Furthermore, even if the simple present tense were the verb in the original Greek text - and it is not - a special context and/or additional words such as "diapantos" = continually, must be inserted into the text in order to convey the idea of continuous believing. The Greek present tense by itself does not convey such an idea - nor does its counterpart in English. Simple present tense action in the absence of qualifiers demands a singular action in the present moment without requiring that it continue into later moments in any language. No first century Greek reader or hearer was likely to get a meaning such as 'continue to believe' without the necessary additional qualifiers to the simple present tense.

1) [Compare Hebrews 13:15]:

"Through Jesus, therefore, let us continually offer to God a sacrifice of praise--the fruit of lips that confess his name."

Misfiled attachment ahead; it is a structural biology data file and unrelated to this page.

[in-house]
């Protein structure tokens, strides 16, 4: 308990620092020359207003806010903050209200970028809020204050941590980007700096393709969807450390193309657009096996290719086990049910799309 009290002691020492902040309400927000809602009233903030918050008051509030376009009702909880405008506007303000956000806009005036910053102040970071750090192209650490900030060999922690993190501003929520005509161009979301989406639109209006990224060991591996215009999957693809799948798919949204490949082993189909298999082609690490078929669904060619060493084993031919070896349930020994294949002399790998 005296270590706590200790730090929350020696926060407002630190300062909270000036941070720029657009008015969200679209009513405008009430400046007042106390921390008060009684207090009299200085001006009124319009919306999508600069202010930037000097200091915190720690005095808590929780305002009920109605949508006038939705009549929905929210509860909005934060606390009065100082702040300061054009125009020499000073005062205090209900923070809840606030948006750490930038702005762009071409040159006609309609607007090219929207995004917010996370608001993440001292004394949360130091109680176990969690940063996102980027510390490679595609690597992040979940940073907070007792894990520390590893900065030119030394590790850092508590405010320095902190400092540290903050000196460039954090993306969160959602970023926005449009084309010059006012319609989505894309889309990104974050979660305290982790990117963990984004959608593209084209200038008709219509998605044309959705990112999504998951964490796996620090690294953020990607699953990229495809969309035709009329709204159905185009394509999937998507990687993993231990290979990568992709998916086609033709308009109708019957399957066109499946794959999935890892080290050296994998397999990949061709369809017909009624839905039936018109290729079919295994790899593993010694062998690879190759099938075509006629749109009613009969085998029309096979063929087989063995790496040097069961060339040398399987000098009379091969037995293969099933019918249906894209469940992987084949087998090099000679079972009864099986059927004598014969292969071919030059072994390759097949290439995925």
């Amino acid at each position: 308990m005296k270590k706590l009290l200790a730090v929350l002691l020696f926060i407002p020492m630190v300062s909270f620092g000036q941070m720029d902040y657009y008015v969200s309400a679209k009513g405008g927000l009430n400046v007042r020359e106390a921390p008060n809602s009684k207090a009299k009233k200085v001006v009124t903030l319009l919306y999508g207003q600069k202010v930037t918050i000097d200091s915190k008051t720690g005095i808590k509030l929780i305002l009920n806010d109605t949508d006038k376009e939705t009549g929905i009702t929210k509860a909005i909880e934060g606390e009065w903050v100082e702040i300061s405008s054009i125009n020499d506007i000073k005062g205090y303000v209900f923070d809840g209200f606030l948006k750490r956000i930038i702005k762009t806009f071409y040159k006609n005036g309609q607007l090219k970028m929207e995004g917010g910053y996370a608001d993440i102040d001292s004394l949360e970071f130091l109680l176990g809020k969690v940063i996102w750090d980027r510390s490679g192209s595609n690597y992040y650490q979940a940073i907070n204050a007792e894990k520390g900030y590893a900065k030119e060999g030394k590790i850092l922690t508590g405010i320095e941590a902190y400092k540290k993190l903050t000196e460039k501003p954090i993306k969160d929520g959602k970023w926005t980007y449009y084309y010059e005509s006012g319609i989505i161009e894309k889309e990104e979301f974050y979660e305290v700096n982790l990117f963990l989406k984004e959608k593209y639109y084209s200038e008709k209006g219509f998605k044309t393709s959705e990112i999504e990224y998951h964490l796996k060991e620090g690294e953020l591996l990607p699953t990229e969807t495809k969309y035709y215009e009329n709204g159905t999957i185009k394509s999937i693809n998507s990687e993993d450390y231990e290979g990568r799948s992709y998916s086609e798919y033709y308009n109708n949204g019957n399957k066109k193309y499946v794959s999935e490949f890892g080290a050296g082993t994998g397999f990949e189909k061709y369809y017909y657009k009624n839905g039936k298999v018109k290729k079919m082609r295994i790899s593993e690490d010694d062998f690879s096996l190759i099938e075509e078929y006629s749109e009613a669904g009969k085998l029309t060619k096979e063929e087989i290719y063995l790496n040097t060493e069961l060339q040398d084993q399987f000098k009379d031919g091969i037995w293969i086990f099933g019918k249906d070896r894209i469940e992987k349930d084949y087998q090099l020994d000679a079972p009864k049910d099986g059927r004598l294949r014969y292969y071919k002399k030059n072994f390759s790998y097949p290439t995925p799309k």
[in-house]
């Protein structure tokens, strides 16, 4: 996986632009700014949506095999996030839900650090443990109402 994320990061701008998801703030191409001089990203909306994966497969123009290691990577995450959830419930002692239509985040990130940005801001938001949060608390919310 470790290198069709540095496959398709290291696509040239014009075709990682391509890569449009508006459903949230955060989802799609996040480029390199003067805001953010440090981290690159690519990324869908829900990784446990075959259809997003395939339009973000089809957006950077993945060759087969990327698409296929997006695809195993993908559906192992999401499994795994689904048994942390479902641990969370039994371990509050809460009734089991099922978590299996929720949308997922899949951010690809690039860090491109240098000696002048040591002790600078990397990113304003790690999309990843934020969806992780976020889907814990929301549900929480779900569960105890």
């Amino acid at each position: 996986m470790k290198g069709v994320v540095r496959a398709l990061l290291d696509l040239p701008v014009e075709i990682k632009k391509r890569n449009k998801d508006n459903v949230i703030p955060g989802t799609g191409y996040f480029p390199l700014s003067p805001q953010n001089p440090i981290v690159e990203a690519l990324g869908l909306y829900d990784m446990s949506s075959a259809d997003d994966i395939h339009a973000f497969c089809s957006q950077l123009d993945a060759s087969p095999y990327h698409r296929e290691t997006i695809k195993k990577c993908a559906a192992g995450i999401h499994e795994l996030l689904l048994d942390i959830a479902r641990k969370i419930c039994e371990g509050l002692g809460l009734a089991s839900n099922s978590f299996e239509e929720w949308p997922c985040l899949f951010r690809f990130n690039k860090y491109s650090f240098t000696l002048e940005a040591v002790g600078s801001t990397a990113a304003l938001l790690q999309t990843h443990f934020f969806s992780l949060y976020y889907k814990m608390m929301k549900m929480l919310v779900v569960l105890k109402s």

"anapherOmen ..thusian .aineseOs diapantos"

"we should offer sacrifice of praise continually"

Notice that "anapherOmen" = "we should offer" is present tense. Yet in order to emphasize continual action the word "diapantos" = "continually" must be inserted.

In addition to this, the appeal to force the simple present tense to mean continuous action would lead to havoc in many passages in the New Testament. For example, 1 John 1:8 reads, "If we [born again believers] say that we have no sin [="ouk echomen" = present tense] we deceive ourselves". If this verse is rendered in the continuous mode, it would be read, "If we say that we do not continuously have sin, we deceive ourselves and the truth is not in us." This indicates that in spite of becoming born again believers there is no time in the believer's life that he can claim not to be living a lifestyle of continuous, unadulterated sin - no time for anything else!!!